VolparaDensity works by estimating the volume of fibroglandular tissue and the volume of the breast and then working out the ratio to get the volumetric breast density – the percentage of the breast that is fibroglandular tissue.
One of the advantages with a volumetric approach to measuring breast density is that because it is a measure of a physical property of the breast, you can validate it by comparing results between imaging modalities, to that end we welcome several independent studies which have appeared over the last few months, including:
“Wavelia Breast Imaging: The Optical Breast Contour Detection Subsystem”, which appeared in Applied Sciences 2020. In this study, Cano et al., amongst other things, showed that breast volume estimates using microwaves were highly correlated with breast volume measurements from Volpara, with a Pearson’s correlation coefficient of 0.97.
“Realistic compressed breast phantoms for medical physics applications” by Garcia et al., which was presented at the International Workshop on Breast Imaging 2020 in Leuven, studied breast phantoms imaged with breast CT and Volpara and showed a remarkable correlation between the two:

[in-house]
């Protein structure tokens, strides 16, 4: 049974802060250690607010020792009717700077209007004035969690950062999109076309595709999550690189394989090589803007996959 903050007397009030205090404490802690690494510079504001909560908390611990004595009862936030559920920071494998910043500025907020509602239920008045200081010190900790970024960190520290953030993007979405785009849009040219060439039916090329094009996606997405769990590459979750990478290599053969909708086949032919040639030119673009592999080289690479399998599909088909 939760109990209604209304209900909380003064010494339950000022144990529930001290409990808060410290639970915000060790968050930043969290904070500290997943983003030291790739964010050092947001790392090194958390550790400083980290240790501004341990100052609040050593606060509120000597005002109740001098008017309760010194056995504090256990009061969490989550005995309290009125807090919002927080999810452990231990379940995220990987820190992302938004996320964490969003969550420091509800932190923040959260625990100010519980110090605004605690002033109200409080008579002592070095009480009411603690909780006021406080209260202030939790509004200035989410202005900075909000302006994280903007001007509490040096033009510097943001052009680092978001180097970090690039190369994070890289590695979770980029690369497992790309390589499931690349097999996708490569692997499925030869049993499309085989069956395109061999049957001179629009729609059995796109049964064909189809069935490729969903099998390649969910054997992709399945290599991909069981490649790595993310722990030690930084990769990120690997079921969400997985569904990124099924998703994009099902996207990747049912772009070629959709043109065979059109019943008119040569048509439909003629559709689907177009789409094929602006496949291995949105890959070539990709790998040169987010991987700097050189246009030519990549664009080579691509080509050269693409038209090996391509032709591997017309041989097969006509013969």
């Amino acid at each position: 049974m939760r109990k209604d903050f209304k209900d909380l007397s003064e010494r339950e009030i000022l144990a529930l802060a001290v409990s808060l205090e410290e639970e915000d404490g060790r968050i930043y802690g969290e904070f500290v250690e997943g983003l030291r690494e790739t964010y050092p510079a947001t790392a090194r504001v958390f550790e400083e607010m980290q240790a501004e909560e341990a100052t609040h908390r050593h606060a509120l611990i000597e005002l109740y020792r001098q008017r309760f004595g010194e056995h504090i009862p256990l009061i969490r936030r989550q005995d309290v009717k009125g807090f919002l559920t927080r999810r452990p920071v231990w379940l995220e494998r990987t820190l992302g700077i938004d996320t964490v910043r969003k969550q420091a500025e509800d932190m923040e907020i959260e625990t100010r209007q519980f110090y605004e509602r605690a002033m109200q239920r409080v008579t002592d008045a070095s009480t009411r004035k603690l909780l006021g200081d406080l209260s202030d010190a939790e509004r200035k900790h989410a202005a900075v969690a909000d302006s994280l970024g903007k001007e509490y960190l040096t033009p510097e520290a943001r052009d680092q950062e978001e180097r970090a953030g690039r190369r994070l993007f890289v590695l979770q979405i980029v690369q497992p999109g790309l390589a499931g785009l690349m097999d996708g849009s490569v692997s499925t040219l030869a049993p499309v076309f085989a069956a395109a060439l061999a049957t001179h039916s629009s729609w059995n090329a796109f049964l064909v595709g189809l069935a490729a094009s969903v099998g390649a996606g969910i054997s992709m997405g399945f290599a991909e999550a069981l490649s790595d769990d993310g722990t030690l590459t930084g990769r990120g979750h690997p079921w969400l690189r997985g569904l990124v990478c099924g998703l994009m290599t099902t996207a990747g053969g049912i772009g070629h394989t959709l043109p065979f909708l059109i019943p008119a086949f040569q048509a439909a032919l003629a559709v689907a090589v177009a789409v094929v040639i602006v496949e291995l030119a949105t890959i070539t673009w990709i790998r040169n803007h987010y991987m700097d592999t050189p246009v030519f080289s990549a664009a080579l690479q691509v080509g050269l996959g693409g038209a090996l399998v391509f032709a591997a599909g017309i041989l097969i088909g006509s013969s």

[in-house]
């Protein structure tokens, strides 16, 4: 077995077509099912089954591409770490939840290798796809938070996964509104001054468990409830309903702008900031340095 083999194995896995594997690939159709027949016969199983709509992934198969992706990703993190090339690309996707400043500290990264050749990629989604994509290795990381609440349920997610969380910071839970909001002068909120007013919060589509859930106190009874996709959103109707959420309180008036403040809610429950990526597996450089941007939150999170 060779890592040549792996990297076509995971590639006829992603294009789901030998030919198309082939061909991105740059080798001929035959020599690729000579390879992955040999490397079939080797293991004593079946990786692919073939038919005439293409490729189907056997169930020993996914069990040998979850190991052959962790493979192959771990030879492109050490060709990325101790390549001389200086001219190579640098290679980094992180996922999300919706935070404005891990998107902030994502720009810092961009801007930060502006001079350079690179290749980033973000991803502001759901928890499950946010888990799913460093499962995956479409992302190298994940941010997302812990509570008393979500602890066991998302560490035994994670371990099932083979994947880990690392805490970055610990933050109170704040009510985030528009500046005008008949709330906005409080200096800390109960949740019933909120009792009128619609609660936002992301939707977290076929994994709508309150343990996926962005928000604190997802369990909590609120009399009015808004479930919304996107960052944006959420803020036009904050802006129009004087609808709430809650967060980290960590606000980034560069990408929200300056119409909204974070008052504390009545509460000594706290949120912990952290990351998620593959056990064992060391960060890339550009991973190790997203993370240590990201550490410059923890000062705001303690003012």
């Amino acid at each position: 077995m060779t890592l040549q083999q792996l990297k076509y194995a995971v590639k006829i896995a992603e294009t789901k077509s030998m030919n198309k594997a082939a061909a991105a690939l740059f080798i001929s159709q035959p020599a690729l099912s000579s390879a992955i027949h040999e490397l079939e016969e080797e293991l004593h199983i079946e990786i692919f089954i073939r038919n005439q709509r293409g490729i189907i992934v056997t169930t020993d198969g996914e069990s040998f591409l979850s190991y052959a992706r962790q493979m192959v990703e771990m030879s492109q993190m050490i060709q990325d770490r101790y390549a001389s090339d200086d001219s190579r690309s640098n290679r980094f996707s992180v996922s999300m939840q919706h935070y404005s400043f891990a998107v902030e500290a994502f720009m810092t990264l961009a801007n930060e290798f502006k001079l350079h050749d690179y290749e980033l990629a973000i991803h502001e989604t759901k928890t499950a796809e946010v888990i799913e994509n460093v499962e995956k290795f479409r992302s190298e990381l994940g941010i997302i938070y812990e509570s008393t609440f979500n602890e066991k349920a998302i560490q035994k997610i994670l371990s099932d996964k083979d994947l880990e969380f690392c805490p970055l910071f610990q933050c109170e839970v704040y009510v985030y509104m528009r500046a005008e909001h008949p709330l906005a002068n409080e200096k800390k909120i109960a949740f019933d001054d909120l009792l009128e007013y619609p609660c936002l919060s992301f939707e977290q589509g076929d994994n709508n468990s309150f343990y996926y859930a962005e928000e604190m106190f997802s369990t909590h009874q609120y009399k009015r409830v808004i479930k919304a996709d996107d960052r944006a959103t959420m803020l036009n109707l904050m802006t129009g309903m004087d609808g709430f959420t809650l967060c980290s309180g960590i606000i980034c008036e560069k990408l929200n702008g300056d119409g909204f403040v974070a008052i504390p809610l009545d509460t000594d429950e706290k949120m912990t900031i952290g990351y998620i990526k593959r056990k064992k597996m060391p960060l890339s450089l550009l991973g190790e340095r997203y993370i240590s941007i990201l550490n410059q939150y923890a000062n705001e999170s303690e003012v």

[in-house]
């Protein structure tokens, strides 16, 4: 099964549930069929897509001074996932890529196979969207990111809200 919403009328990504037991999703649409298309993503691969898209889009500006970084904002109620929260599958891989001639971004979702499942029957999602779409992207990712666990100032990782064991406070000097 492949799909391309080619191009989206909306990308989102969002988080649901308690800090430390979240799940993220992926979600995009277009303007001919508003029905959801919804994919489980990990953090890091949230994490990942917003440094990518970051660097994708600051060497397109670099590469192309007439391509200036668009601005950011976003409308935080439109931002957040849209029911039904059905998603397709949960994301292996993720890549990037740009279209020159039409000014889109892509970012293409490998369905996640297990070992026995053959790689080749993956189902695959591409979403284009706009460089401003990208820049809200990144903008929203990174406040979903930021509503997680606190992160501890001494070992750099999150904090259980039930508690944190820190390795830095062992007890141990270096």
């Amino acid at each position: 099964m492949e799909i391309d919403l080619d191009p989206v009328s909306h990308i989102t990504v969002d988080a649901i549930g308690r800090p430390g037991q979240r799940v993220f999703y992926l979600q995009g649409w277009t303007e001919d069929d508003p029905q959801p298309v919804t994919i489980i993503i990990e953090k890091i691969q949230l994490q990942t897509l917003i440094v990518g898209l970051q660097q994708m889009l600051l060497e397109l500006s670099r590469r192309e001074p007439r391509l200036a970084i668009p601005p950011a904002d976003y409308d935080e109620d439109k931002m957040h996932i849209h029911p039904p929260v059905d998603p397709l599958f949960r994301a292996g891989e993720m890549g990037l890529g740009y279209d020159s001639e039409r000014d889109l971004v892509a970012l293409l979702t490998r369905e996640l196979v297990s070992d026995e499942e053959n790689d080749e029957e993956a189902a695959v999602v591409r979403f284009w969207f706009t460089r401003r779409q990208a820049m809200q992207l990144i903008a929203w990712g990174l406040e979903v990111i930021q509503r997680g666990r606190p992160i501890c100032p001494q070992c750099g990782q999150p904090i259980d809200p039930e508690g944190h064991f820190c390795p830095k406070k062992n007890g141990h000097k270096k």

A further interesting paper from South Korea appeared in September: “Fully automated measurement of volumetric breast density adapted for BIRADS 5th Edition: a comparison with visual assessment” – Youk et al, Acta Radiological, September 2020 looked at 4,000 studies in South Korea and compared Volpara to radiologists reads of BIRADS 5th Edition density. This study re-affirmed that Volpara correlates but does not match perfectly with South Korean radiologists judgement of breast density. The biggest difference was between “C” and “D” breasts, where South Korean radiologists tended to go for “C” compared to Volpara. However, it also shows that across the crucial “B/C” boundary that defines a woman as fatty or dense, Volpara and the South Korean radiologists appear to agree well, with Volpara rating 79% of women as dense, the South Korean radiologists in this study rating 75% as dense, compare that to a third-party automated density system also used in the study which rated just 54% of women as dense.
Of course, there have been plenty of deep learning papers looking at learning ABCD, or indeed cancer risk directly from images, but they all lack independent validation across different datasets read by different radiologists – given the subjectivity in reading density, we should expect markedly different results.